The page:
TL;DR Version: IMHO, if you really want to grok what is happening with the web literacy work, it's nice to review the topographical maps and images, but the real value is diving deep into one of the competencies & developing your own learning pathways.
Over the last couple of weeks on the Web Literacy community calls we’ve been trying to decide where to head next. Specifically, in the last community call, we had a great discussion about the “naming of things” as it applies to this work with the web literacy map. In the call, Marc Lesser shared a post from Clay Shirky that discussed why ontology is overrated. Doug Belshaw has a much better overview of the nuance of the discussion which I suggest that you read. While you’re off reading other posts…I’d also suggest this one from Doug that was posted on the DML Central blog. It will help provide context for all of this.
In the discussion we were trying to figure out what next to do with the web literacy work…and what graphical representation (i.e., the map) works best to help people think about this work. As pointed out in the Shirky post, and highlighted by Marc, ontology is probably confusing and overrated thanks to the Internet and other communication technologies. I’d like to take it a step further and suggest that it’s antithetical to the grokkability that we supposedly want in these literacies.
Clay Shirky included some great definitions for ontology in his post, and I’m going to pull them over here:
I need to provide some quick definitions, starting with ontology. It is a rich irony that the word “ontology”, which has to do with making clear and explicit statements about entities in a particular domain, has so many conflicting definitions. I’ll offer two general ones.
The main thread of ontology in the philosophical sense is the study of entities and their relations. The question ontology asks is: What kinds of things exist or can exist in the world, and what manner of relations can those things have to each other? Ontology is less concerned with what is than with what is possible.
The knowledge management and AI communities have a related definition — they’ve taken the word “ontology” and applied it more directly to their problem. The sense of ontology there is something like “an explicit specification of a conceptualization.”
The common thread between the two definitions is essence, “Is-ness.” In a particular domain, what kinds of things can we say exist in that domain, and how can we say those things relate to each other?
For grok, or grokkability, I’ll pull from Doug’s materials for the recent talk at LRA:
The Oxford English Dictionary defines it as, ‘to understand intuitively or by empathy; to establish rapport with.’ The Urban Dictionary, meanwhile, defines it as, ‘literally meaning ‘to drink’ but taken to mean ‘understanding.’
Bringing It Together
In working with the web literacy standards, and now the map, I’ve had the privilege of seeing it grow and evolve over time. As detailed in the recent webinar with Connected Learning TV, I think we need more voices and work with the web literacy map, but I think we’re getting there. I do have to say that I’ve always had challenges with the use of the word “map” to describe the web literacy work.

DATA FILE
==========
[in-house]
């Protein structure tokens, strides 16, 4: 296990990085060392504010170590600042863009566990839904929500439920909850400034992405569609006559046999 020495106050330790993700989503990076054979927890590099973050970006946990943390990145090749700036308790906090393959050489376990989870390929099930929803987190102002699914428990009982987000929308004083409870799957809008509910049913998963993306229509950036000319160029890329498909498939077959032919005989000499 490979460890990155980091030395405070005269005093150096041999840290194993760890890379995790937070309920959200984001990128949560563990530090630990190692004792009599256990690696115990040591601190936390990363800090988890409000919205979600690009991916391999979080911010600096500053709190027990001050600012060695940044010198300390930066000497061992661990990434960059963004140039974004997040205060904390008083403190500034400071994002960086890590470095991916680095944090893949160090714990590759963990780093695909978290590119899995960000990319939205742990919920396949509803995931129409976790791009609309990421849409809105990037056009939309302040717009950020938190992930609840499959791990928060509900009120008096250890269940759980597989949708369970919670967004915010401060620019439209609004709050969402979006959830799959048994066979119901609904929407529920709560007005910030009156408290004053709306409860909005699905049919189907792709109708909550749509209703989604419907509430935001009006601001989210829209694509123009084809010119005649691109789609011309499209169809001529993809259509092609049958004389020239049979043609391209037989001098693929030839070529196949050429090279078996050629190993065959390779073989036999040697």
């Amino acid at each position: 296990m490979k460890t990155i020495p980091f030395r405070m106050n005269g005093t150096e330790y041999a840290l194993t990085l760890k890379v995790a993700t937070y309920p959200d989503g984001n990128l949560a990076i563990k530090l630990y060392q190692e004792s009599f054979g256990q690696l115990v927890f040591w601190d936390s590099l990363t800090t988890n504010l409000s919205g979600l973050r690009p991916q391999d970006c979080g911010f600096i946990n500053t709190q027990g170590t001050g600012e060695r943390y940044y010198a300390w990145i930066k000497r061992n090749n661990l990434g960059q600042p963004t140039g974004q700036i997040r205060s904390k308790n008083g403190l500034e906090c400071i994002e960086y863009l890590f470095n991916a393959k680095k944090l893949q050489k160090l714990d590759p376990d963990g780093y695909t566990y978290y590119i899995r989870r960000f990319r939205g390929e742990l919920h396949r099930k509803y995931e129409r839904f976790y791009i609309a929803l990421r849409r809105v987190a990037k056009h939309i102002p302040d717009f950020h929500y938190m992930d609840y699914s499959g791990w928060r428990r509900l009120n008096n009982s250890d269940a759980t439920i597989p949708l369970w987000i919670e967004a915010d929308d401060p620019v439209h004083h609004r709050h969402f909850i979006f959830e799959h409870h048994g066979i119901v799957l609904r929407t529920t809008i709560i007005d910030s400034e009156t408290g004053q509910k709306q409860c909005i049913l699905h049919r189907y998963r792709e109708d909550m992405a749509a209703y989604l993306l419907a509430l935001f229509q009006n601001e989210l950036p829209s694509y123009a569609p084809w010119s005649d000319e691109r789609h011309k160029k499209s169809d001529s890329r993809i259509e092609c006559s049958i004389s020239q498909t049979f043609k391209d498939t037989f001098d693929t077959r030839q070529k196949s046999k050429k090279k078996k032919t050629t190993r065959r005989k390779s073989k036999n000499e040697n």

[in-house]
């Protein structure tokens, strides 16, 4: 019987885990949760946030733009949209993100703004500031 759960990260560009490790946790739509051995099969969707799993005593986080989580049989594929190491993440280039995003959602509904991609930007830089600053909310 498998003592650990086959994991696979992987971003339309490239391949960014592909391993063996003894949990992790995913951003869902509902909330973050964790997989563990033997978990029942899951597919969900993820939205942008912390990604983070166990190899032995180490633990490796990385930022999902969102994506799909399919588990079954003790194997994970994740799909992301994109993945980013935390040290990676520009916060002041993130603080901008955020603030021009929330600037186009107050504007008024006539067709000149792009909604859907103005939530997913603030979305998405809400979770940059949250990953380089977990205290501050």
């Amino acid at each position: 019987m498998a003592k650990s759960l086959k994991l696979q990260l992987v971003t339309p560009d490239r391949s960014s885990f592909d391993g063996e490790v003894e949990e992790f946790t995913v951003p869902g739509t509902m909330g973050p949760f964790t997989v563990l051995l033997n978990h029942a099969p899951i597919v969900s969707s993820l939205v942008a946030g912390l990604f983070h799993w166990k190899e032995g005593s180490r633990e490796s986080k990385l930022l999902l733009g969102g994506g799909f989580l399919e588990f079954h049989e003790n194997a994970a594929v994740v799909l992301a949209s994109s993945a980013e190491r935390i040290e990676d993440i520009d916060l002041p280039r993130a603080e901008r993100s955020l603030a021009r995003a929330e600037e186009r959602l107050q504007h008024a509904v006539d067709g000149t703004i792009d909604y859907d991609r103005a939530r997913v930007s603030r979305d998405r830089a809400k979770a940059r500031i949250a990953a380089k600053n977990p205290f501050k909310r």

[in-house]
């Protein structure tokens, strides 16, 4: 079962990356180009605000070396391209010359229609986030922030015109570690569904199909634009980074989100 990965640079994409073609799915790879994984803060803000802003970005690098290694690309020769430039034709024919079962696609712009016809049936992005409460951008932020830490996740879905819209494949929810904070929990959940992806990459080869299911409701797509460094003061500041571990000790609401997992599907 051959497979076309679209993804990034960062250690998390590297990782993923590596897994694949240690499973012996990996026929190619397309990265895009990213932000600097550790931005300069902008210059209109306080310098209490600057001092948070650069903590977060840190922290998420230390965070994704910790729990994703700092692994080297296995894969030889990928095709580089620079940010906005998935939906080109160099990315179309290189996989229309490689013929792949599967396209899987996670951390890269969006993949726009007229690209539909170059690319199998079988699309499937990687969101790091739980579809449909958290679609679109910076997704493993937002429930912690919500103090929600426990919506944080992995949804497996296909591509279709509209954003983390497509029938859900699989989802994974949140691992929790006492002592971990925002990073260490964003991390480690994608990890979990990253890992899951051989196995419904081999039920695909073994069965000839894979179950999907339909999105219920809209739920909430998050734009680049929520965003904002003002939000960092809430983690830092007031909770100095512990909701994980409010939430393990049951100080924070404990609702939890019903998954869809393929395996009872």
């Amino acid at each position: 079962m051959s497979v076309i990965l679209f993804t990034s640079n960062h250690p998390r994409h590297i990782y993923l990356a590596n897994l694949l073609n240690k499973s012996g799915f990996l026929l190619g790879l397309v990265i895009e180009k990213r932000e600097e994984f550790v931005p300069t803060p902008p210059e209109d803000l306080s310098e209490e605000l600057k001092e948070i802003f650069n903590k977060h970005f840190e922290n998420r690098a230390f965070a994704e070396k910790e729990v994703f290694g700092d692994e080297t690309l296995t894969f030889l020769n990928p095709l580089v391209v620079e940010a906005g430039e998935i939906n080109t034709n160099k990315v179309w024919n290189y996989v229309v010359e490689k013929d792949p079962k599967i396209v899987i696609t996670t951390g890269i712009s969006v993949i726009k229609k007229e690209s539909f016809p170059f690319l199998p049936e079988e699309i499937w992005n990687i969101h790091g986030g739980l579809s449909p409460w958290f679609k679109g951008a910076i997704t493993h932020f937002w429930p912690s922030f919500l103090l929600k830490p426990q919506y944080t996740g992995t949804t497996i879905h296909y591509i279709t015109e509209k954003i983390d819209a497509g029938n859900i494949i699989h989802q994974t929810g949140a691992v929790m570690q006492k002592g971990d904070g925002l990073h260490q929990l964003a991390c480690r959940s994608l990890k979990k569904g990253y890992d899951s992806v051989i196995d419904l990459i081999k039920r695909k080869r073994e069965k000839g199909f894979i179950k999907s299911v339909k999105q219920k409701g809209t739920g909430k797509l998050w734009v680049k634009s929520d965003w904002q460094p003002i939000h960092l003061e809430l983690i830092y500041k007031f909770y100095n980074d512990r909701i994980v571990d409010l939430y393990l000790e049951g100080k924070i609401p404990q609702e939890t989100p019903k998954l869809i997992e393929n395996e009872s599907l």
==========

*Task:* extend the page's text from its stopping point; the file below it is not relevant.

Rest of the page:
For this post, I think that there is a fundamental challenge, or disconnect that occurs if we really want to grok something and we concern ourselves with maps, graphical representations, or ontology. In my opinion the web literacy work is comprehensive, but not complete. What we need now is to run the competencies in the wild, test it in classrooms, develop badges and badge pathways, etc. I want to see what people really think about it. I want to obtain feedback as individuals and communities try to grok the web literacy competencies in their worlds.
The problem is that developing a rigid ontology and graphical representations provide an indication of what one person, or one group thinks of the overarching structure of the skills and competencies. I believe maps, graphics, and other ontological devices are a good starting point. In my statistics classes we discussed the nomological map as we studied constructs and developed instruments and assessments. The nomological map is a representation of concepts or constructs under consideration. It’s basically a topographical overview, or “lay of the land.”
As people begin to consider the web literacy work, it is important to show them the map, and the beautiful graphics we have of the map. I think the initial graphic of the Web Literacy Map 1.1 is clear, concise, and draws your eyes in.
After that, I urge people to drop the map, and dig in to the real meaning in the web literacy work. I think you should dig in and consider some of the learning pathways (and develop your own). I think you should dive in and check out the incredible learning pathways spreadsheet that Laura Hilliger put together. Perhaps the best course of action is to visit the Webmaker resources page and immediately drill down into the competencies, see what they involve, submit a resource check out or submit a make, and possibly earn a badge.
I think that if you really want to grok, or internalize what is happening with the web literacy work, the real value is digging deep into one of the competencies and seeing what value it has in your world. It’s nice to review the topographical maps and images, but I would suggest diving deep into one of the competencies and developing your own learning pathways. Furthermore, work collaboratively with students and colleagues to understand what these web literacies mean for you.
Top image CC BY-NC-ND 2.0 Alex Loach
Middle image CC BY-NC 2.0 Rachel
Bottom image CC BY 2.0 Bill Ward